CASEY MEARS, NO. 90 KEYED UP MOTORSPORTS IMPALA SS, met with members of the media at Daytona Media Day and discussed his new team, expectations, new NASCAR rules and other topics. HOW DOES IT FEEL TO COME DOWN HERE IN A COMPLETELY DIFFERENT ...
CASEY MEARS, NO. 90 KEYED UP MOTORSPORTS IMPALA SS, met with members of the media at Daytona Media Day and discussed his new team, expectations, new NASCAR rules and other topics.
HOW DOES IT FEEL TO COME DOWN HERE IN A COMPLETELY DIFFERENT SITUATION THIS YEAR THAN LAST? "It's hard to tell yet to be honest, until we get on the track and really see what we have we know we have a car that's a couple years old. Sometimes that doesn't matter a whole lot on the superspeedways. The good thing is we're able to secure an ECR engine and obviously they've been competitive over the last few years. As far as buying, they bought the cars through DEI so we're able to get a transmission, drive line, rear-end through them so we got a lot of good parts and pieces on the car, the only question in our minds at all is if the car is a little old and how's that gonna affect it when it comes to speed. When we get on the track and we run I'll have a better opinion on how I feel about being here. I haven't been in this position, not having points coming into Daytona, since the first time I came here with Ganassi and we raced our way in fortunately and obviously the stuff was right and working real good and I didn't know what I was doing. Now I know what I'm doing and it's gonna be curious to see whether or not we get the car handling properly and get it good enough to race in."
WHAT'S YOUR PROGRAM FOR THE YEAR, WHAT DO YOU HAVE GOING? "Right now the only thing that's locked in, there's a lot of talk about some Nationwide stuff, truck stuff, hit and miss Cup things, but the only thing that is locked in right now for sure is the six-race deal with Key-Up Motorsports."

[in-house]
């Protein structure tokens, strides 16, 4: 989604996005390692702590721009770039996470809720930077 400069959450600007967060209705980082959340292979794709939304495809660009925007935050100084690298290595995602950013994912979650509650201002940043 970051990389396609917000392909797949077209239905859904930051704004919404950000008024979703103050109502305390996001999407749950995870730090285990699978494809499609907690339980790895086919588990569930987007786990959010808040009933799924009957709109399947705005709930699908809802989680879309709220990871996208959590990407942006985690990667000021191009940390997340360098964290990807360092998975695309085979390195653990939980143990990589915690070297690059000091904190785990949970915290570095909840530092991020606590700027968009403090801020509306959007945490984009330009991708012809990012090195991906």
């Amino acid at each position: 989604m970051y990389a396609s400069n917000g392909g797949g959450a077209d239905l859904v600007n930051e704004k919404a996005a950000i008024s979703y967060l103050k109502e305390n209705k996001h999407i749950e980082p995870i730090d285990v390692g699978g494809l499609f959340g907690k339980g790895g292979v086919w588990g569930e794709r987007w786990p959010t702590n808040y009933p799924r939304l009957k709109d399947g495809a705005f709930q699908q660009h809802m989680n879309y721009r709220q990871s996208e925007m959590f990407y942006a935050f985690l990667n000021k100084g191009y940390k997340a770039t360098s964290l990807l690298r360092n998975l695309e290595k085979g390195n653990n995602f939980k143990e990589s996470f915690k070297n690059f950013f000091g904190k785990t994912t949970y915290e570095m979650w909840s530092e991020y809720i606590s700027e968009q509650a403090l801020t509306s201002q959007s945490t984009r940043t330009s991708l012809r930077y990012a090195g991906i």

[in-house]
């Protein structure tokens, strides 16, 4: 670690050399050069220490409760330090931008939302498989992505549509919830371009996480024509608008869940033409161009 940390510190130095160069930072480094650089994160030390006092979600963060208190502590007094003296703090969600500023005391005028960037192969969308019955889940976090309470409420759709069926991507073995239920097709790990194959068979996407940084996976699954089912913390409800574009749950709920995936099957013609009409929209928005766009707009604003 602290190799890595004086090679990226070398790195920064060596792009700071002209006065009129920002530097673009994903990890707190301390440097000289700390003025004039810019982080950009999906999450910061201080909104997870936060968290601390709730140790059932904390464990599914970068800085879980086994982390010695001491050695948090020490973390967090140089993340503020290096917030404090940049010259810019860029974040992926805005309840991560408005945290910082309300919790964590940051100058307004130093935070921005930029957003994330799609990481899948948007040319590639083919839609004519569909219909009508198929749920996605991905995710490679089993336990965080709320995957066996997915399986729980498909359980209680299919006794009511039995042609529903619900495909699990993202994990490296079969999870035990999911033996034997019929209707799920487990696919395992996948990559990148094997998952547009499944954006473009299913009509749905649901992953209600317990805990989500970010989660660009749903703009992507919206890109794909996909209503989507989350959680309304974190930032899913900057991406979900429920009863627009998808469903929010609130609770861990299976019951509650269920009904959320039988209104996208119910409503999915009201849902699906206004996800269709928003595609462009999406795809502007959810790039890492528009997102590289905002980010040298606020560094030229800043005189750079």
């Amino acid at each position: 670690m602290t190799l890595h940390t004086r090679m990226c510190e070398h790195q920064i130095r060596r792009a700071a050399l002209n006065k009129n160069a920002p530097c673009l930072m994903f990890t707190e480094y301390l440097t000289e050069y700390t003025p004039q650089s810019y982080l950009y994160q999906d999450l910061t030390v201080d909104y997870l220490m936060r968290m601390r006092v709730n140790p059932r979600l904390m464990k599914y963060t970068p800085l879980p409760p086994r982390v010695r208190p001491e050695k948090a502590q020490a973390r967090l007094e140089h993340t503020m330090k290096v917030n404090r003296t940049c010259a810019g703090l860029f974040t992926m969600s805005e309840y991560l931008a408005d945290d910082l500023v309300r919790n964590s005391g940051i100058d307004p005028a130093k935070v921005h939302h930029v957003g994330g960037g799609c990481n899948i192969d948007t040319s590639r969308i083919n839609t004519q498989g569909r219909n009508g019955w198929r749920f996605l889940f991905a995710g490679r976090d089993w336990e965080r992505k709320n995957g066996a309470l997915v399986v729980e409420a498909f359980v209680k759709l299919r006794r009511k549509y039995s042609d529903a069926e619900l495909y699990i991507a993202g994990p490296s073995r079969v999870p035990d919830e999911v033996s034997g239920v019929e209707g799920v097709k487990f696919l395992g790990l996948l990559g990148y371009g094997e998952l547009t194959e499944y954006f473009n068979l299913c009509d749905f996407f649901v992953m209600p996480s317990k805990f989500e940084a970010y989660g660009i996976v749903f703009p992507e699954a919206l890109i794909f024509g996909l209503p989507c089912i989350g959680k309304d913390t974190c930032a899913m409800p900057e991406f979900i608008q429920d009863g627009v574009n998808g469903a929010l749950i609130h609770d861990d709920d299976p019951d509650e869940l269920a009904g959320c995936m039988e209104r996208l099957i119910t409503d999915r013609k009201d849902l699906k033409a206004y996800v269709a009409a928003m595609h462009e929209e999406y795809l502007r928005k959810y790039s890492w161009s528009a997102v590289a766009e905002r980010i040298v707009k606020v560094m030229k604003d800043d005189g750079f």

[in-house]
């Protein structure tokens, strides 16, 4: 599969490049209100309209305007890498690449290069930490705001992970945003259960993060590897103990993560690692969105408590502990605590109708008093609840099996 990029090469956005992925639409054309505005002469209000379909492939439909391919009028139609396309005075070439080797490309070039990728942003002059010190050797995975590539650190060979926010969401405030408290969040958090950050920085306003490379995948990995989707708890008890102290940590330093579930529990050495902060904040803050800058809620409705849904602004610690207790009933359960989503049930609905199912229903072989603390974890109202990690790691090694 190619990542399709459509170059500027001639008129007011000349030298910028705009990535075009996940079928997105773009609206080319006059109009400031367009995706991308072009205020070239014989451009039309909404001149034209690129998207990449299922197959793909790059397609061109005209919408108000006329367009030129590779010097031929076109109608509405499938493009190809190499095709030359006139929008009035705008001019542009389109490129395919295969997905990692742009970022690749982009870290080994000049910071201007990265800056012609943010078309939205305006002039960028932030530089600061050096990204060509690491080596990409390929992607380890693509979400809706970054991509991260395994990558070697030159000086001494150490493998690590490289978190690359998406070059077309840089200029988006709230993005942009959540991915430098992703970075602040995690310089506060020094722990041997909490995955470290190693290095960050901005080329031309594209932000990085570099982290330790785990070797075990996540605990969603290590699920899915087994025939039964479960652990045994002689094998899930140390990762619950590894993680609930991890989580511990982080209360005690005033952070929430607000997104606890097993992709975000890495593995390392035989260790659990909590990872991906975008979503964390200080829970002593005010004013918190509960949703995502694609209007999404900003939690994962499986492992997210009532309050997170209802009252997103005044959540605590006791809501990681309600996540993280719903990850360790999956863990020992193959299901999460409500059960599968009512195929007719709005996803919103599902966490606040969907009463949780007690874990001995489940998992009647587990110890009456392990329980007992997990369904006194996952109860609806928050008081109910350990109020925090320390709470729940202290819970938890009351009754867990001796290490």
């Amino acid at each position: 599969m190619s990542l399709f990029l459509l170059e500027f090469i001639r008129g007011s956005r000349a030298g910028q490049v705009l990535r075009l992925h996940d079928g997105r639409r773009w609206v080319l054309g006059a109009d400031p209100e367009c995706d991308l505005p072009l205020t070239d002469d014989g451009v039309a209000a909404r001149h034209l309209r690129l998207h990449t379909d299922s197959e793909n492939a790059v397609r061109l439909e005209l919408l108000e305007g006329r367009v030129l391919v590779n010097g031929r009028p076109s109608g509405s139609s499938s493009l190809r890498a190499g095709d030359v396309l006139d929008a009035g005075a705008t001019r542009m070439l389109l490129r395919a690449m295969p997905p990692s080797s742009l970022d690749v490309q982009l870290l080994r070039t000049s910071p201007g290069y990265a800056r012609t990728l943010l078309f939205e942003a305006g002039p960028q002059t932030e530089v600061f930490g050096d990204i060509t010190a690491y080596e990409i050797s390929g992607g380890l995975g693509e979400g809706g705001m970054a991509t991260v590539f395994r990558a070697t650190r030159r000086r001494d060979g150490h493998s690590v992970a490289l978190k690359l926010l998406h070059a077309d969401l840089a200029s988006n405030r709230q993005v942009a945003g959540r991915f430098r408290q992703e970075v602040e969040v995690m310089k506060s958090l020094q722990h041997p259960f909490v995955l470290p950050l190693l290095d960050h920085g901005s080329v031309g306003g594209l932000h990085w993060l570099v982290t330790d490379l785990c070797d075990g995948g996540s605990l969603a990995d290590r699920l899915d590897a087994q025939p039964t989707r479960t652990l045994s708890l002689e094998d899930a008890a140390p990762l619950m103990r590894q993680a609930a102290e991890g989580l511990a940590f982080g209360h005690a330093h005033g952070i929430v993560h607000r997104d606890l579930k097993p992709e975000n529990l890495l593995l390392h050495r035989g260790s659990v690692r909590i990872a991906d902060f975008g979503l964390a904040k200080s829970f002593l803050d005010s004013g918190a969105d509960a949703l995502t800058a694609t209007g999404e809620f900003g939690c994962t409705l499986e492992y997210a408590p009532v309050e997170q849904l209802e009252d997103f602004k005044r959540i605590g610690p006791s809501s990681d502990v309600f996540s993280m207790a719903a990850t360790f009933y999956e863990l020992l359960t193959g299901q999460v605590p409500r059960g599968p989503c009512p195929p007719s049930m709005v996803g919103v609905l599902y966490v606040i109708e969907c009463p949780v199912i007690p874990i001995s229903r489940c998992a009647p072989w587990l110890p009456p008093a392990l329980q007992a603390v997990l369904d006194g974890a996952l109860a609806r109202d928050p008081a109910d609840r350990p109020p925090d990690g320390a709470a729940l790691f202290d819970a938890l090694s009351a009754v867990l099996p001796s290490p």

DO YOU RACE WITH AN ATTITUDE OF 'NOTHING TO LOOSE'? "Absolutely, the whole thing here is to qualify one, we get in the show then we are able to approach the race and I think that obviously if we do make the race we got to have realistic goals and I think a big accomplishment for us would be to make all the races and be inside the top-35 when the music stops at the end five races and be able to get into Martinsville regardless would be good."
I ASKED BOTH OF YOUR FORMER CHILDRESS TEAMMATES HOW THEY FELT ABOUT YOUR SITUATION AND BOTH EXPRESSED SOME EMPATHY AND BOTH SAID YOU WERE A REALLY GOOD TEAMMATE LAST YEAR ON THAT TEAM -- "I appreciate that, it's hard in one year to get at home. I think the last third of last year things were starting to really come together as far as feeling at home over there and getting to know those guys, I think they understood where I was and what I was looking for and I think there was a good mutual respect there for those guys and it was a lot of fun being over at RCR. Right now obviously the immediate future is here in Daytona and that's really what I'm focused on. I appreciate those guys feel that way and I feel the same way about them and hopefully make something good happen the first part of this year and spark something for the remainder of the season."
HOW TO YOU CHANGE YOUR MINDSET FROM BEING AT CHILDRESS AND HAVING A FULL-TIME, LOCKED-IN RIDE TO RACING WEEK BY WEEK NOW? "You know I don't think your mindset per say changes on how you approach racing in general, it's pretty much the same but obviously those Fridays are going to be a little different qualifying in and I guess what's going to affect my mindset the most is after practice on Friday if I feel like we have a realistic shot or if we about not to make it. That's going to change your approach on how you go out and cut that lap on Friday and once that's done you can relax and go to racing just like you always do but obviously those Friday's are going to be a lot different."